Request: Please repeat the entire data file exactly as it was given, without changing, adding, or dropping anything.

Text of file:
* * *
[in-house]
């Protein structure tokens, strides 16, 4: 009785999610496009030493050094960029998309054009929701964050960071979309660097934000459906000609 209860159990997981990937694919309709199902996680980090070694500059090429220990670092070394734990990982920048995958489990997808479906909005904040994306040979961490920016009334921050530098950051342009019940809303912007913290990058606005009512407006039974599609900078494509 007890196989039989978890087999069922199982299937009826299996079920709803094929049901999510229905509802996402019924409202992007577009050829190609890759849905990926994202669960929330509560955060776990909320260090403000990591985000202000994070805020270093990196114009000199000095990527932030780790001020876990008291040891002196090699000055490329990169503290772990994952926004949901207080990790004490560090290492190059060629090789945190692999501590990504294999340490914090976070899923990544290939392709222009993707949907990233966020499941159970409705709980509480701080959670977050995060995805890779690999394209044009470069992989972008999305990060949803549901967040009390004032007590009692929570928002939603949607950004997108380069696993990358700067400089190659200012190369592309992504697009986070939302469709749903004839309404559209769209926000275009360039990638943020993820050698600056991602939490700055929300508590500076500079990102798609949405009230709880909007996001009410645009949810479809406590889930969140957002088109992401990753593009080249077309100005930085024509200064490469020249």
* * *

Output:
[in-house]
């Protein structure tokens, strides 16, 4: 009785999610496009030493050094960029998309054009929701964050960071979309660097934000459906000609 209860159990997981990937694919309709199902996680980090070694500059090429220990670092070394734990990982920048995958489990997808479906909005904040994306040979961490920016009334921050530098950051342009019940809303912007913290990058606005009512407006039974599609900078494509 007890196989039989978890087999069922199982299937009826299996079920709803094929049901999510229905509802996402019924409202992007577009050829190609890759849905990926994202669960929330509560955060776990909320260090403000990591985000202000994070805020270093990196114009000199000095990527932030780790001020876990008291040891002196090699000055490329990169503290772990994952926004949901207080990790004490560090290492190059060629090789945190692999501590990504294999340490914090976070899923990544290939392709222009993707949907990233966020499941159970409705709980509480701080959670977050995060995805890779690999394209044009470069992989972008999305990060949803549901967040009390004032007590009692929570928002939603949607950004997108380069696993990358700067400089190659200012190369592309992504697009986070939302469709749903004839309404559209769209926000275009360039990638943020993820050698600056991602939490700055929300508590500076500079990102798609949405009230709880909007996001009410645009949810479809406590889930969140957002088109992401990753593009080249077309100005930085024509200064490469020249």